The duo plan on adding more tours of different areas of the city, such as Saint-Henri and Mile End, and offering more niche tours, such as a guide to the cities’ murals. Their goal is to expand their tours to other walkable cities across Canada, including Halifax, Quebec City, Ottawa and Vancouver.
Catering to individuals and to small groups, and focused on slow exploration and walking, the alumnae hope to promote a more sustainable model of tourism. They say they’re committed to preserving history and passing on knowledge, not just to tourists, but also to locals, who may not necessarily be aware of the history or significance of their everyday surroundings.
“There’s so much diversity and culture here that we want to highlight and preserve,” says Mueller.
‘We want to give back’
Neither Mueller nor Hunkeler had formal backgrounds in tourism, but they shared a love of travel and discovering new cities on foot. By fall 2022, both had left their previous jobs to work on TourBird full-time, aiming to turn their interests into a career.
“The pandemic encouraged many of us to think more about how we wanted to spend our time,” Mueller says. “I wanted to do something that I was truly passionate about. I also wanted to be a role model for my kids, and show them that if you have an idea, you can go for it!”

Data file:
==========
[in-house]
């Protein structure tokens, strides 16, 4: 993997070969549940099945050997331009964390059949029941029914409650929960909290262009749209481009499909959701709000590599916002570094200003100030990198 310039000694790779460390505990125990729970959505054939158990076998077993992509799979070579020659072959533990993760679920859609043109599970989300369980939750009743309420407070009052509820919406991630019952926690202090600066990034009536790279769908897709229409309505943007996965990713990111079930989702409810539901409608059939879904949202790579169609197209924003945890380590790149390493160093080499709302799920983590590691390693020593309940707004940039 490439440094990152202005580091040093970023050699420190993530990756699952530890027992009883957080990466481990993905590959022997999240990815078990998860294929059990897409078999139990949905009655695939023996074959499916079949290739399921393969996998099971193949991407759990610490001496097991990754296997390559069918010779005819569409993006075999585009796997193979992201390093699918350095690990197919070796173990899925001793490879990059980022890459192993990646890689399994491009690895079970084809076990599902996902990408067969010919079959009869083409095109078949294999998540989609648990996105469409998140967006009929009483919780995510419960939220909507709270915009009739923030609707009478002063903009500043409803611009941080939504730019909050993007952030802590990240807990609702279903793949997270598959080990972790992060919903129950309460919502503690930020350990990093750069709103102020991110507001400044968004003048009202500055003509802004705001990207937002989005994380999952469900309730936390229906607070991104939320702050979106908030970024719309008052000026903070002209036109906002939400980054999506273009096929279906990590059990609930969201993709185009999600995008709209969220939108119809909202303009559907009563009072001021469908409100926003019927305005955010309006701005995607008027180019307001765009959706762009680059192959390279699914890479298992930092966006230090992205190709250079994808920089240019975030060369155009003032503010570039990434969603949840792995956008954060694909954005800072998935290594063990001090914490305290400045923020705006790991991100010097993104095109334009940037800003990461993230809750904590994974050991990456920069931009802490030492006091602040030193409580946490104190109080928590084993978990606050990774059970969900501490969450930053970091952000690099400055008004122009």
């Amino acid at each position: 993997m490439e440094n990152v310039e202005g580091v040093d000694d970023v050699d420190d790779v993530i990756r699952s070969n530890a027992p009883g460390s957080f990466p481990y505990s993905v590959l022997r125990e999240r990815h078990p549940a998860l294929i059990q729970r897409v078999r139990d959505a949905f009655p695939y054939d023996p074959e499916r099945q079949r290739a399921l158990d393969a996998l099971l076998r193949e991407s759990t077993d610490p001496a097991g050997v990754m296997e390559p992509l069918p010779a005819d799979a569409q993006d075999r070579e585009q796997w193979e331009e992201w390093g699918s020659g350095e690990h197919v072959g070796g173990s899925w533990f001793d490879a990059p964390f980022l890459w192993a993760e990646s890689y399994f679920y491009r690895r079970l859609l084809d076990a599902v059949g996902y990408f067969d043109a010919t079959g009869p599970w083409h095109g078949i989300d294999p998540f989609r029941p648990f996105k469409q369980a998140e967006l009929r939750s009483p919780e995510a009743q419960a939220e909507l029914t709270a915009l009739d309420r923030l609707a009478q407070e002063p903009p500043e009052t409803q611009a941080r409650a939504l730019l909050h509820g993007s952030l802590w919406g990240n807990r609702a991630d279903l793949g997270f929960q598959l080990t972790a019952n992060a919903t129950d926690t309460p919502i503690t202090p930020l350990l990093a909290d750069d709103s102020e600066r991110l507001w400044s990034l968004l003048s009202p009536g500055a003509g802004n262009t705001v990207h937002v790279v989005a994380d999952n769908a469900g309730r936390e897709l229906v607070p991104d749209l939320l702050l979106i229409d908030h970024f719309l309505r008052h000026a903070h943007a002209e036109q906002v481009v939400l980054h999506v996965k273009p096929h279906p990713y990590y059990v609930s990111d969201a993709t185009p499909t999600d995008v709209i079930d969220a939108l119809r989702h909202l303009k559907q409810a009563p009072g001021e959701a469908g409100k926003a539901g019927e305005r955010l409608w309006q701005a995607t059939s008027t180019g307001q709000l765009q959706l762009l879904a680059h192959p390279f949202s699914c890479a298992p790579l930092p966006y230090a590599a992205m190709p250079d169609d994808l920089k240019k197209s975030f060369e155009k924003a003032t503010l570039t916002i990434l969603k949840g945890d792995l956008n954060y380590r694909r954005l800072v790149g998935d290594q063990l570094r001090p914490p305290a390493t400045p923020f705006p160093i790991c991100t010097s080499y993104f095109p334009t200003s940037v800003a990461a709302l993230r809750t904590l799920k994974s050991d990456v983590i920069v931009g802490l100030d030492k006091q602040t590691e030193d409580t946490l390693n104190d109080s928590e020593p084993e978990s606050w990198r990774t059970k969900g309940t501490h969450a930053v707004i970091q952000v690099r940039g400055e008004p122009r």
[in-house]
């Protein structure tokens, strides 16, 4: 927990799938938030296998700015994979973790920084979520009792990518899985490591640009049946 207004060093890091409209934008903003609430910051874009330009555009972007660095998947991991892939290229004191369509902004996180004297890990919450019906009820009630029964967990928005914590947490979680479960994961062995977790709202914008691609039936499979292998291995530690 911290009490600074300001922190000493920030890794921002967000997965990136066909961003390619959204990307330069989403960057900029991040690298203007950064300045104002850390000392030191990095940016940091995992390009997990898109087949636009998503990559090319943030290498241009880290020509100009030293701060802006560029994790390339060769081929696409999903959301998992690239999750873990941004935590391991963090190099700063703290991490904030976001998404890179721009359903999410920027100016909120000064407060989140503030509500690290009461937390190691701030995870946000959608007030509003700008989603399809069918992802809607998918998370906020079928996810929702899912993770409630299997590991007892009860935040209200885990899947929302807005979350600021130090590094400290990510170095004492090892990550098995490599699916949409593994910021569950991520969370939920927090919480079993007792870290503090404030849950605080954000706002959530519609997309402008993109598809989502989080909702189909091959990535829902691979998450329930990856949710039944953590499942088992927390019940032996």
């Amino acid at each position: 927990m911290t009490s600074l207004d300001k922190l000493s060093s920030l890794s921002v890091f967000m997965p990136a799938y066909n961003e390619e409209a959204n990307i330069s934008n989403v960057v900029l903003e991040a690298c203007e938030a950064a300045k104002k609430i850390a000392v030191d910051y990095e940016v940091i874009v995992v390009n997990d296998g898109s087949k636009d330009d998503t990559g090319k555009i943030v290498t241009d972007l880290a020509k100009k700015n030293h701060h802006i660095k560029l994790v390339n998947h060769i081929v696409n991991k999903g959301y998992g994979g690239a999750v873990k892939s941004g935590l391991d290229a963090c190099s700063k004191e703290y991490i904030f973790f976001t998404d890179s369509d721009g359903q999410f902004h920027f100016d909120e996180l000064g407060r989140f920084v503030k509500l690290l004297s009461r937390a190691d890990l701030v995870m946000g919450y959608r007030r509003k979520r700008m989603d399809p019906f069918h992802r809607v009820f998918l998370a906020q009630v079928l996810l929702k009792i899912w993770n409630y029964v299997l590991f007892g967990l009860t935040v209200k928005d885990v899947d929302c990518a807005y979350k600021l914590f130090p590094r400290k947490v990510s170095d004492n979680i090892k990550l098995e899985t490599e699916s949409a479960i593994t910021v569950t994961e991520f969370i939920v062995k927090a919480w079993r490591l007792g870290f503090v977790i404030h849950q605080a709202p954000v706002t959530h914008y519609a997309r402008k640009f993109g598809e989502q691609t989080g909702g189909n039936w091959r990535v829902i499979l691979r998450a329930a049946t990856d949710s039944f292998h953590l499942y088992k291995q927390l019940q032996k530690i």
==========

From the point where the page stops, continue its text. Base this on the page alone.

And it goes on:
The two met more than a decade ago in the Master of Business Administration program at John Molson. Hunkeler speaks highly of the program, saying that it gave her an appreciation for different perspectives.
“I learned so much from the other students,” she says. “They were so diverse, with very different viewpoints and histories — it kind of blew me away.”
Fostering this sense of connection to others is an important part of TourBird’s mission, she adds. Both Hunkeler and Mueller wish to help the communities where they do their tours.
“Concordia is very rooted in and engaged with the Montreal community,” says Mueller. “This is what we hope to do with our tours. We want them to contribute to the different neighbourhoods and not just take advantage of the cultural heritage. We want to give back.”